Alicia, I hear you, correct proportions in paintings are a tricky thing to master. The best advice that I can give you if to compare, compare, compare. Use the handle of your brush, held in front of you, to compare the relative height of objects, use it again and again to see how slanted the angles are both on the subject and on the canvas. If the relationships between objects make sense, then the painting will look believable. I hope this helps.
alicia on September 15, 2020:
How can paint barns plain air i did a small one colors came out good barns were way too big. I have zero art school can you give me some tips on how to divide canvas or panel before i start.
Robie Benve (author) from Ohio on November 02, 2019:
Thanks a lot Terra, really appreciated!
Terra Mosley on November 01, 2019:
I love love love you and your work! It is just so inspiring!
Robie Benve (author) from Ohio on April 20, 2018:
Hi Jill, I find it very fascinating walking around and seeing painters creating beautiful artworks in a short amount of time. That's how I got started with plein air painting, I stumbled into an event and after seeing them I new I had to do that too. That plein air festival at Solomon's Island sounds intriguing, I need to check it out!
PS: It was wonderful meeting you! :)
Jill Spencer from United States on April 18, 2018:
Hey! It's wonderful to read your work and see one of your paintings. Although I don't paint, I go to the Plein Air Festival on Solomon's Island, MD, and watch. It's amazing to see what artists can create in a short time under often broiling conditions. Awesome to have met you, Robie! Looking forward to reading more of your work. Best, Jill
Robie Benve (author) from Ohio on January 23, 2018:
Hi Bronwen, I love painting outdoors with a group! We scatter around and each artist picks a different subject, but knowing that I am meeting up with others to paint gets me motivated to get up and get out, plus in some more isolated locations, it makes me feel much safer than being out there by myself. Thanks for reading and taking the time to comment. I'm thrilled that the article made you feel inspired. I hope you give it a try! :)
Robie Benve (author) from Ohio on January 23, 2018:
Hi Dbro, I know some amazing watercolor artists that paint outdoors regularly, and when they enter a plein air competition they win top prizes. Give it a try, you might end up loving it. :) Thanks for your insightful comment!
Kristen Howe from Northeast Ohio on January 22, 2018:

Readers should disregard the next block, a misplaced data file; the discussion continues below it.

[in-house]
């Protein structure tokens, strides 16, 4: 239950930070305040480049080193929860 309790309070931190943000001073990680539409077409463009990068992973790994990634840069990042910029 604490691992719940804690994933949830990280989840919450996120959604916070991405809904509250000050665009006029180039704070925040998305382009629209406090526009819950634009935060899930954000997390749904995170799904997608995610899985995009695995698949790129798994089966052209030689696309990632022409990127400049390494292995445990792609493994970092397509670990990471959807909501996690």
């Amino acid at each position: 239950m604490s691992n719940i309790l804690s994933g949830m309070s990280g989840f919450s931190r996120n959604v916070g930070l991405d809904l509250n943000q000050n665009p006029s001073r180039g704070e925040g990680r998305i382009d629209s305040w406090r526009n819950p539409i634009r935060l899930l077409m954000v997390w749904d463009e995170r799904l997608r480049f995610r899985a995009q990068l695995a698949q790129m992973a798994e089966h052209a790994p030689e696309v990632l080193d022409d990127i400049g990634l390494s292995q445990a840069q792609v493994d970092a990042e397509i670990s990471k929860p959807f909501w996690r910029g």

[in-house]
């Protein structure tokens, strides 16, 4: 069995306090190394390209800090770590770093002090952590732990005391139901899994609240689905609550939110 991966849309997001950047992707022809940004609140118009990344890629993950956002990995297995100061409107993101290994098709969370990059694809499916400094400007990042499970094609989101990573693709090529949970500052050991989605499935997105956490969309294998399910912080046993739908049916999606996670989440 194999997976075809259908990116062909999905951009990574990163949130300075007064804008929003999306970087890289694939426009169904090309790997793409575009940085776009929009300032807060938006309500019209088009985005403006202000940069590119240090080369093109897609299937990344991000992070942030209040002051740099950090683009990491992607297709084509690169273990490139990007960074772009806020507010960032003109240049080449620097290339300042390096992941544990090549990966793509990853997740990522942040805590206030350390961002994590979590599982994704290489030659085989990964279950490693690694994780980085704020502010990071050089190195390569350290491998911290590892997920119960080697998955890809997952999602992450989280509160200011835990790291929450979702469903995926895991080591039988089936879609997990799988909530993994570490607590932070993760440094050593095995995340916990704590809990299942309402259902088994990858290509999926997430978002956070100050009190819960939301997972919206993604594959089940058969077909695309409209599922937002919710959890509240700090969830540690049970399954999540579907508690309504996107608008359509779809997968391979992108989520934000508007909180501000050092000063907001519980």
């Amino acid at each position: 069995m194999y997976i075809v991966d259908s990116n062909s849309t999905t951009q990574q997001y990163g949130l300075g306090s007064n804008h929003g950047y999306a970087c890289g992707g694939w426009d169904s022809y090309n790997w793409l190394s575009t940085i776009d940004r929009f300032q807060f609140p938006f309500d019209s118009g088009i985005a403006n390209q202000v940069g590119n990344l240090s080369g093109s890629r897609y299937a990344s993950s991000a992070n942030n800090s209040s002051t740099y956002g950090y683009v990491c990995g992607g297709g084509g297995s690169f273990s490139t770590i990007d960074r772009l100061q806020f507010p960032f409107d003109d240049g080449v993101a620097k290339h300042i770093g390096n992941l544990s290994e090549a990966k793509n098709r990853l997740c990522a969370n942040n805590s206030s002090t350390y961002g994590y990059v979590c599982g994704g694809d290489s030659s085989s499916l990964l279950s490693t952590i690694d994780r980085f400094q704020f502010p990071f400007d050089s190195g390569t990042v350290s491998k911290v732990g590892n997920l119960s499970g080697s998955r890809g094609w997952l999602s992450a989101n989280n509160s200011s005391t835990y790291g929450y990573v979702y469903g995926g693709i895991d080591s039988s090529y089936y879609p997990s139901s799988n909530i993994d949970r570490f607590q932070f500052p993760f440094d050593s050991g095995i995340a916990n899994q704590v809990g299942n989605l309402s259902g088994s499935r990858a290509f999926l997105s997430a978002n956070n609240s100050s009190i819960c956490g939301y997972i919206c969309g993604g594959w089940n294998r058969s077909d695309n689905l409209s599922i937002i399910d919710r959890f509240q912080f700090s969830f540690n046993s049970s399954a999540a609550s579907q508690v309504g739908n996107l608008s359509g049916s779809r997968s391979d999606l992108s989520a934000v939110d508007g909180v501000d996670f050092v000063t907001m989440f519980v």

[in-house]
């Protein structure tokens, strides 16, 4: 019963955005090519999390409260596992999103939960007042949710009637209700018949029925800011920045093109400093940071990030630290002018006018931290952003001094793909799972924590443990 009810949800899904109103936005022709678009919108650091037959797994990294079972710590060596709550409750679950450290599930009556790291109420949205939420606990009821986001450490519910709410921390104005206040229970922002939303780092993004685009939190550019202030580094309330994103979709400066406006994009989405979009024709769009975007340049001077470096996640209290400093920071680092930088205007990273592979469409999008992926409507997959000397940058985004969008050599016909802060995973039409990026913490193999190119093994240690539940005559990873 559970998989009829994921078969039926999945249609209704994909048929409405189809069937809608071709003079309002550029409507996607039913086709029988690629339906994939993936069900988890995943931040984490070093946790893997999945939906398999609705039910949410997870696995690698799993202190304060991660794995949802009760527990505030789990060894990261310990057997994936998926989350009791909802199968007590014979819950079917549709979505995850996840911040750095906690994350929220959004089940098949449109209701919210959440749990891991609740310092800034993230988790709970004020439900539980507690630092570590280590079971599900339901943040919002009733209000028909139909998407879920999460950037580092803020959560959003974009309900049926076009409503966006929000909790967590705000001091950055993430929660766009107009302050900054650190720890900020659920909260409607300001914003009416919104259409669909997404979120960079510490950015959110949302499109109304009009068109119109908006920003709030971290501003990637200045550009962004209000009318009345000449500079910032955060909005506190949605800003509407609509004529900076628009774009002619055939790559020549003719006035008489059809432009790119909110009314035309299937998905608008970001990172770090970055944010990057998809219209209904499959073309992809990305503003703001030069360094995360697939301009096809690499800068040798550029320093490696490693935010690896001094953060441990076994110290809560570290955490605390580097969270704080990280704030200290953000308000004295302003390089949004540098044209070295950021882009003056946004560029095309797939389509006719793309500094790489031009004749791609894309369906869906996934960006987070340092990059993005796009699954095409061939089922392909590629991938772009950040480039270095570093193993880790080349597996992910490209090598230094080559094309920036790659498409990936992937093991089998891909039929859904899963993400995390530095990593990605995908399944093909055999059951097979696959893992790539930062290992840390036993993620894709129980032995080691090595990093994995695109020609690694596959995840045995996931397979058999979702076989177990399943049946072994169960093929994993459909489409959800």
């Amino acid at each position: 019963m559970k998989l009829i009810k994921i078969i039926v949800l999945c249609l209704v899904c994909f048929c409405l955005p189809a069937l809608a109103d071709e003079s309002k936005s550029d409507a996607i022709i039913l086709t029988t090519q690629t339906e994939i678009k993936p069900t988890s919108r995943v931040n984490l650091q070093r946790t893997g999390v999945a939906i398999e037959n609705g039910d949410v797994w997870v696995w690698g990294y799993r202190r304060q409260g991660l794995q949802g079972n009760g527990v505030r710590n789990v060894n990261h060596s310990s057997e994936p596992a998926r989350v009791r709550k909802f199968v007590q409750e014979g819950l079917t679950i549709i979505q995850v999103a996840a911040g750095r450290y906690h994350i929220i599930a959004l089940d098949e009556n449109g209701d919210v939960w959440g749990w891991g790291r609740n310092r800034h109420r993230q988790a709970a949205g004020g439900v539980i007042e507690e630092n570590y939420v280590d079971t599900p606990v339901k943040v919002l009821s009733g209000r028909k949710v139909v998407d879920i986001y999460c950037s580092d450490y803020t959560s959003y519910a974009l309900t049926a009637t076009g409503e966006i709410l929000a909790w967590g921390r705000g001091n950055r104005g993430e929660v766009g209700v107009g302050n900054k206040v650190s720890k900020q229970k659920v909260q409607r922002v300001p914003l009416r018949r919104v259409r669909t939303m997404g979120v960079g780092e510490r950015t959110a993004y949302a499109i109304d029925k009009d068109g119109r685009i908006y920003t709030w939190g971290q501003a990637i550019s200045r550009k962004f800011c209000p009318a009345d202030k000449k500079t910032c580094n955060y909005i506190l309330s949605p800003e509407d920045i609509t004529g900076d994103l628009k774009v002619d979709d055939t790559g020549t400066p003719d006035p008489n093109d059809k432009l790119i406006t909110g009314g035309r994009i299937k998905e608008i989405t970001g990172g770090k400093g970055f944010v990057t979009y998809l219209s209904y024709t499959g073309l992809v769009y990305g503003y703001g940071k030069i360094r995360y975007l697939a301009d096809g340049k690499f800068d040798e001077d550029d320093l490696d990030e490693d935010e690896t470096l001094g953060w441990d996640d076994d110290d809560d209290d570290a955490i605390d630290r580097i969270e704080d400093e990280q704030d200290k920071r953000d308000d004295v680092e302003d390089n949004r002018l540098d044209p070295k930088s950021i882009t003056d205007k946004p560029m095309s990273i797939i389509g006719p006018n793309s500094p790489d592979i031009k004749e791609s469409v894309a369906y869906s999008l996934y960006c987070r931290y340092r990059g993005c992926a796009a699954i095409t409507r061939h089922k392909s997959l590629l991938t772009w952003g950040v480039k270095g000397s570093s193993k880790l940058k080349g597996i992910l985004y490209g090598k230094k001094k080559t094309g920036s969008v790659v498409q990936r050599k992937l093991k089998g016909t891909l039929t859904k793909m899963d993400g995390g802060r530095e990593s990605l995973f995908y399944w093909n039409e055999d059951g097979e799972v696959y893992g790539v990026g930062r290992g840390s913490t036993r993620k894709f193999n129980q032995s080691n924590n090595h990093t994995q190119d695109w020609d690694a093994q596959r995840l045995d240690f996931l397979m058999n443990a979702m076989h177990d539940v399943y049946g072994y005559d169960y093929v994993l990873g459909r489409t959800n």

You're very welcome Robie. I couldn't have agreed with you more.
Robie Benve (author) from Ohio on January 22, 2018:
Thanks Kristen, I'm glad to hear you found the article interesting and you learned something new, That's part of the wonderful experience of online writing, where knowledge and inspiration can be shared quite easily. Thank you for your lovely comment.
Robie Benve (author) from Ohio on January 21, 2018:
Hi Chitrangada, thanks a lot for your positive feedback! I love that you are passionate about painting, especially landscapes, it's one of my favorite subjects too. :)
Bronwen Scott-Branagan from Victoria, Australia on January 21, 2018:
Thanks for an interesting article. Our artists' group has en plein air events each month, but I've never joined them. Perhaps I will, after reading this.
Dbro from Texas, USA on January 21, 2018:
Great article, Robie! I have never painted en plein air, but I have done drawings on site. It is a great experience. I would like to paint outdoors, but I haven't tried it yet. I paint in watercolor, but I'm sure much of the process is the same as you describe with oils.
Your article has inspired me to give outdoor painting a try. I'm sure these paintings have a spontaneity that many paintings created in the studio do not have. I'm eager to see what changes in my work might be manifest when I paint them on site.
Thanks for this informative and interesting article!
Kristen Howe from Northeast Ohio on January 21, 2018:
Robie, this hub was very informative and instructrual on how to do plein air painting. I never heard of it. But it sounds interesting. But that painting you did was beautiful. I'm sure this would encourage others to embrace the outdoors and paint.
Chitrangada Sharan from New Delhi, India on January 20, 2018:
Great article and very helpful tips for outdoor painting.
You explained everything clearly. A good writer and a good painter.
I enjoy painting, since my childhood, and landscape painting is one of my special area of interest.
Thanks for sharing!